Someday is now

Hailey Hunter, Social Media Director

On April 2, women all over the world advocated for Equal Pay Day. This was started in 1996 by the National Committee on Pay Equity. Women in all different areas of work and athletics are still fighting to close the pay gap between men and women. On average, women make 20 percent less than men. According to, the average median salary made by men and women with the same job qualifications in a controlled gender pay gap environment is a woman makes 98 cents to every man’s $1. In an uncontrolled environment, a woman makes only 79 cents to every man’s $1. And when it comes to women of other races, they are paid even less than those who are white and not receiving equal wages.

“If a man and a woman have the same job and do the same things but one gets paid more based on their gender, that’s wrong. Times have changed, everyone should be equal no matter what race or gender they are,” said Sydney Kuhnau, class of 2020.

Many careers are affected, but the most advocated side of gender pay gaps, are between men and womens sports. For example, the United States Women’s National soccer team is a huge voice for equal pay. The USWNT is ranked as the No. 1 team internationally, has won three World Cups, four Olympic gold medals and plenty of other tournament championships. As for the men’s national team, they have never won a world cup, the last championship they won was the 2002 Gold Cup and they didn’t qualify for the 2018 Men’s World Cup. Yet even though there is this great difference between the two teams accomplishments, the gap between the two teams world cup roster bonus is $31,250, and that’s just the bonus. According to an article written by Graham Hays on, “A comparison of the WNT and MNT pay shows that if each team played 20 friendlies in a year and each team won all 20 friendlies, female WNT players would earn a maximum of $99,000 or $4,950 per game, while similarly situated male MNT players would earn an average of $263,320 or $13,166 per game against the various levels of competition they would face. The lawsuit further cites the women’s three World Cup titles, four Olympic gold medals and the 2015 World Cup title game being the most-watched soccer match in American television history. The USWNT has also been ranked No. 1 in the world for 10 of the past 11 years.”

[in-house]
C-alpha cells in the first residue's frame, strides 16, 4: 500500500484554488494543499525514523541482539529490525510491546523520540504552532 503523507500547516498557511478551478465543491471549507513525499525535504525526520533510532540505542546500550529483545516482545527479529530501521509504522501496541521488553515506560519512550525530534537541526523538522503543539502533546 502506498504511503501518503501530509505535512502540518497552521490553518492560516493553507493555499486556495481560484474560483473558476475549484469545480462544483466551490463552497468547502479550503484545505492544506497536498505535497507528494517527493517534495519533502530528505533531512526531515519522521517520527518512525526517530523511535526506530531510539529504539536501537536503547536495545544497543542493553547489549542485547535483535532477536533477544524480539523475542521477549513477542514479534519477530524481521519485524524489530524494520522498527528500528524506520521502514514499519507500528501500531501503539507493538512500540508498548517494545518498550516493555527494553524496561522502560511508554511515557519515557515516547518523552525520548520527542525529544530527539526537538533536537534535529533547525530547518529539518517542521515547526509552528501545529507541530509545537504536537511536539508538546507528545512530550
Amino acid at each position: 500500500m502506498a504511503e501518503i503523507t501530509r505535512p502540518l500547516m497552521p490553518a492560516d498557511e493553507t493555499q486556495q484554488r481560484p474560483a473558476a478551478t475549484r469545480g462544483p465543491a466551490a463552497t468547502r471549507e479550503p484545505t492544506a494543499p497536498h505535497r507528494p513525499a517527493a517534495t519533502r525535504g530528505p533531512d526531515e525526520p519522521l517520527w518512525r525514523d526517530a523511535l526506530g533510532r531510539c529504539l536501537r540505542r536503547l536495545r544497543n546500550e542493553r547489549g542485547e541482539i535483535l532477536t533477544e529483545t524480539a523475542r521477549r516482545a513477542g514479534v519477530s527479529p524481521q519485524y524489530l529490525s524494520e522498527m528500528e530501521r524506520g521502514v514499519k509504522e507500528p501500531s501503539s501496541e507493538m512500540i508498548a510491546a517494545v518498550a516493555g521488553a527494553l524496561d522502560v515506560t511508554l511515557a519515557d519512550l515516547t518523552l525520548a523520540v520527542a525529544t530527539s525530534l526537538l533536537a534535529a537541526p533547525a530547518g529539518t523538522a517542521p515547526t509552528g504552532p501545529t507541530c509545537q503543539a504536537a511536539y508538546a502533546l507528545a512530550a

“It’s unfair. A lot of people claim that it’s because mens sports are more interesting and that’s  why they receive so much praise, but in many cases it’s actually the women who perform better. For example the gaps between the USWNT and USMNT, or in the olympics there is that United States 4×1 womens relay team that kills everyone but probably gets paid less regardless. All in all, these gaps need to be filled because it’s not sending the right message to future generations,” said Jamie Ward, class of 2020.

The USWNT filed a lawsuit for gender discrimination against the U.S. Soccer Federation in March of 2019. Though the U.S. Soccer Federation has not changed anything since the lawsuit, on April 2 a step to change was made. LUNA Bar, a branch of the nutrition company Clif, has been known for supporting and empowering females all over the world. LUNA Bar is partners with the U.S. Women’s National team and came together to start a movement on Equal Pay Day to show their continued support for women. On April 2, LUNA Bar announced to the 23 players on the USWNT World Cup roster that they each would be receiving the additional $31,250 which is the bonus difference between the mens and womens team. LUNA Bar is paying the athletes and filling this gap.

Simply filling that minor gap is paving a way for women and girls all over to continue fighting for their equality. Though soccer has had a large voice in the issue, they are not the only ones in the battle. There are unfair gaps just like these between other athletic organizations such as the NBA and WNBA, and most other professional level sports. It is important for not only female athletes, but all women to know that these wages are unfair and it is up to us to inspire and fight for the equality women rightfully deserve. The time is now, we can’t keep waiting for “someday.”